Earlier this evening I spoke in the House of Commons on the third reading of the Scotland Bill. Complex bills can be given several days of debate in the chamber but today, the highly technical and complex Scotland Bill was allowed a total of around six hours. When you take out the time for voting, realistically that only left about four hours to discuss and debate over 200 motions and amendments.
I recognised that many who voted no last year, did so because they are happy with the status quo and wanted to remain in the United Kingdom as it stands. However, there is another group of people who voted no because they believed what they were told by the leaders of the unionist parties, that a no vote on the 18th September was not a vote for the status quo but was a vote for a new relationship within the union where additional powers would be transferred. Undoubtedly this group were decisive in swinging the No vote.
When the SNP signed the Smith Agreement, we were clear that this was the start of a process. That the agreement would be the floor and not the ceiling of our country’s aspirations for self-governance. In our view the first draft of the bill clearly did not deliver the Smith Commission - and a large number of organisations such as trades unions and charities agreed with us. We argued during the election in May that the government's proposals were inadequate - putting an increase in powers for Scotland front and foremost of our manifesto. We sought a mandate and we got it.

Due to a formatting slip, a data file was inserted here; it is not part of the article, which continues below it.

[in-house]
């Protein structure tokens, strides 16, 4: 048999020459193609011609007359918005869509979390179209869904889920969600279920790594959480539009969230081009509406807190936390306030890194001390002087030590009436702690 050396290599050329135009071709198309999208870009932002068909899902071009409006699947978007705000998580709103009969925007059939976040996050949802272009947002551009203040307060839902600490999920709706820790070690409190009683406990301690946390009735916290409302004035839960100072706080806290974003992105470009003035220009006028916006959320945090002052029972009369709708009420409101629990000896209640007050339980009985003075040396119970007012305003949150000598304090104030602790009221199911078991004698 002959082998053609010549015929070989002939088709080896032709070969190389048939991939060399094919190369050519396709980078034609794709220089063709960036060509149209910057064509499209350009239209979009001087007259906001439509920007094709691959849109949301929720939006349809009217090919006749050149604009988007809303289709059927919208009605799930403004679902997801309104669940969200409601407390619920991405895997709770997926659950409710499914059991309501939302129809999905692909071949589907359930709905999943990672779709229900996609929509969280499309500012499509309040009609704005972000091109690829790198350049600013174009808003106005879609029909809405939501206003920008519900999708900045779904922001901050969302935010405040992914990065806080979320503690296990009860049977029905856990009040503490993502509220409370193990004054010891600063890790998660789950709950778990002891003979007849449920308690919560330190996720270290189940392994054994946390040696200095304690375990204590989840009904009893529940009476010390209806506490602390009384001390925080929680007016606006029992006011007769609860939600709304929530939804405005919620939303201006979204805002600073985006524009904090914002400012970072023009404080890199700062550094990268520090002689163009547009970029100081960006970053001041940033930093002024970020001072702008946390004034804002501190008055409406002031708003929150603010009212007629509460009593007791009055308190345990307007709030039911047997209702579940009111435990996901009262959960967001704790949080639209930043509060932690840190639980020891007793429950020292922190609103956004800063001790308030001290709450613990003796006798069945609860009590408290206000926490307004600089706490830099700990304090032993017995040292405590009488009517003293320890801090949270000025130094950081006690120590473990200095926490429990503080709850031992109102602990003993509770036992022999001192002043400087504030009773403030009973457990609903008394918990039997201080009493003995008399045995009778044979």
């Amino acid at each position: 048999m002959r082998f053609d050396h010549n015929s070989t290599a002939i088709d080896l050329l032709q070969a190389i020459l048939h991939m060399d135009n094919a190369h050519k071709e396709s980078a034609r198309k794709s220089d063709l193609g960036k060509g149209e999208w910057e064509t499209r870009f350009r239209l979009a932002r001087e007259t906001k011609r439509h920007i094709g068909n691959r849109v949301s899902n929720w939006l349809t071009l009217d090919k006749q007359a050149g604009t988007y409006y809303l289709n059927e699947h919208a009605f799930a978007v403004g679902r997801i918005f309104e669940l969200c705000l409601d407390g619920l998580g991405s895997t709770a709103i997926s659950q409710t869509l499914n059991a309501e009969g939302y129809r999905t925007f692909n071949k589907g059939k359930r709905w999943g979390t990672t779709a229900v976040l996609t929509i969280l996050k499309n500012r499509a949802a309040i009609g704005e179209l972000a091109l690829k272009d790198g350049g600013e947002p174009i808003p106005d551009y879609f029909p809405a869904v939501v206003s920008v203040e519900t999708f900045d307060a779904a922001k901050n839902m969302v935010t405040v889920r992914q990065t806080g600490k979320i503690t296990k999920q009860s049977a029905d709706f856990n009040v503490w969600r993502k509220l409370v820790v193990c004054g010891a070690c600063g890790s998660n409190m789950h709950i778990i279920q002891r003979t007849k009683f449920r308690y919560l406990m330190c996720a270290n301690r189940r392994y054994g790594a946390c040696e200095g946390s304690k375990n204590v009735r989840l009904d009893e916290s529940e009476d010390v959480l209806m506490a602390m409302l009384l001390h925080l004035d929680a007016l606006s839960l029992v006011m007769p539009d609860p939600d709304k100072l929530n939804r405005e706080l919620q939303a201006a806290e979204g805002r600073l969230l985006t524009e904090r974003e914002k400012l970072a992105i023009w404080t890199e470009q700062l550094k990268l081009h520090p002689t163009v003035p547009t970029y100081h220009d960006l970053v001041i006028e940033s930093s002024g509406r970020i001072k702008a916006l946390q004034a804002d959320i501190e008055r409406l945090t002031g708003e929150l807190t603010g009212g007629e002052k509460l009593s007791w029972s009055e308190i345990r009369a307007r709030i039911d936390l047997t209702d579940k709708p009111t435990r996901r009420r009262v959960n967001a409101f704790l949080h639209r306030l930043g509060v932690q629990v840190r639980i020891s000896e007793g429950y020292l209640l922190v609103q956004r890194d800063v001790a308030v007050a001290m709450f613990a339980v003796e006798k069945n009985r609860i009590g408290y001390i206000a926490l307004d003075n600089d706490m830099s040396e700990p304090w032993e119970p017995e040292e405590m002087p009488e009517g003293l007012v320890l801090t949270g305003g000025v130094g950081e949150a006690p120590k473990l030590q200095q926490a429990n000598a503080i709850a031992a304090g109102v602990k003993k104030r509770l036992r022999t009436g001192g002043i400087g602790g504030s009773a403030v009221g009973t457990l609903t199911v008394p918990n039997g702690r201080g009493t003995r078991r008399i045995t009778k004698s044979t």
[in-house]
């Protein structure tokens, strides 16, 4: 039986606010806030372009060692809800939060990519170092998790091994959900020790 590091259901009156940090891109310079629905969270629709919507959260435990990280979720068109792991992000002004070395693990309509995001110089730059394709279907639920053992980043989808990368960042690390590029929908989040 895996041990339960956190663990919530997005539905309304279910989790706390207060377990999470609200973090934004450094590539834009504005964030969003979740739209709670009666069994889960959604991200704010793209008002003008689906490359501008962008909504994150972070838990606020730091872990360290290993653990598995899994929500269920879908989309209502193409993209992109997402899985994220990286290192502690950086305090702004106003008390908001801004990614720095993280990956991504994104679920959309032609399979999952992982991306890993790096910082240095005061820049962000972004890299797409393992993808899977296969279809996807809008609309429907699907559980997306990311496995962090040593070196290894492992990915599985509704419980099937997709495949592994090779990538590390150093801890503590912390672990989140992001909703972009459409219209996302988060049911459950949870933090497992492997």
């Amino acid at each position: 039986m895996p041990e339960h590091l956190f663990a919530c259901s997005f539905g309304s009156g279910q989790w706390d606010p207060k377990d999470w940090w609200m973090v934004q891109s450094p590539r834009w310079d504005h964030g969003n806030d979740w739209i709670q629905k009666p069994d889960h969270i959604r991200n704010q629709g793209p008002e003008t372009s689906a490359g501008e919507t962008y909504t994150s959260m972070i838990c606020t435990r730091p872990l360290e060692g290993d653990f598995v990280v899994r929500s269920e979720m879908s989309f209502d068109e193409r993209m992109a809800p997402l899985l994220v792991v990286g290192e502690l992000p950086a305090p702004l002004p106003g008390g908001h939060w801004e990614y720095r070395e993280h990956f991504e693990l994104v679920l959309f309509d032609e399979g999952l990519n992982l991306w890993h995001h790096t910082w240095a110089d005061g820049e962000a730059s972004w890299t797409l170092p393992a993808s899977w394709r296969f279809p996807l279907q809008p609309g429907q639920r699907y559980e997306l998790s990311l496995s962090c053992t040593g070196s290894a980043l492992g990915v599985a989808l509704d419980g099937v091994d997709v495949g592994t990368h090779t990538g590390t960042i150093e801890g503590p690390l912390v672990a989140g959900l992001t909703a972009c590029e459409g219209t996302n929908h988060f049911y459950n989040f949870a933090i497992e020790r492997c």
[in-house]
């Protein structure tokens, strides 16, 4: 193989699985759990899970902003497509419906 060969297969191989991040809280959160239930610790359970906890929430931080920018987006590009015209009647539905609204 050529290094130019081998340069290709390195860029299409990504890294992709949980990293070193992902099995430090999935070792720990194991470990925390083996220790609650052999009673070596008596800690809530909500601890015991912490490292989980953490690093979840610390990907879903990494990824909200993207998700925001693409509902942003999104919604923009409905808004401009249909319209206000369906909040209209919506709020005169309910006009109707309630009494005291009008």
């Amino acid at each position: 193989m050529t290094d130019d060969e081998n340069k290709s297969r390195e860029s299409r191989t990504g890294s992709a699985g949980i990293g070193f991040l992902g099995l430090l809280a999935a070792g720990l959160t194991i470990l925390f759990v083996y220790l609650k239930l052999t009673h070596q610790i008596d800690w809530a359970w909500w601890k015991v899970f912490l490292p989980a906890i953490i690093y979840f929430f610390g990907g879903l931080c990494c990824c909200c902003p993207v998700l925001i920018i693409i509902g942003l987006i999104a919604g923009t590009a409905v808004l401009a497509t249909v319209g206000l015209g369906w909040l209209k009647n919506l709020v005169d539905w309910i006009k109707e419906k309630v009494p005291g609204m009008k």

Over the last four months we have been trying to strengthen the bill - aiming to bring it more in line with the views of the people who are to be governed by it. It would be fair to say that most of our efforts have failed as the Tories have a majority and, despite the best arguments, they always drag out the numbers to vote us down. We have won a few things though, like an agreement that the Scottish Parliament cannot be abolished without a referendum.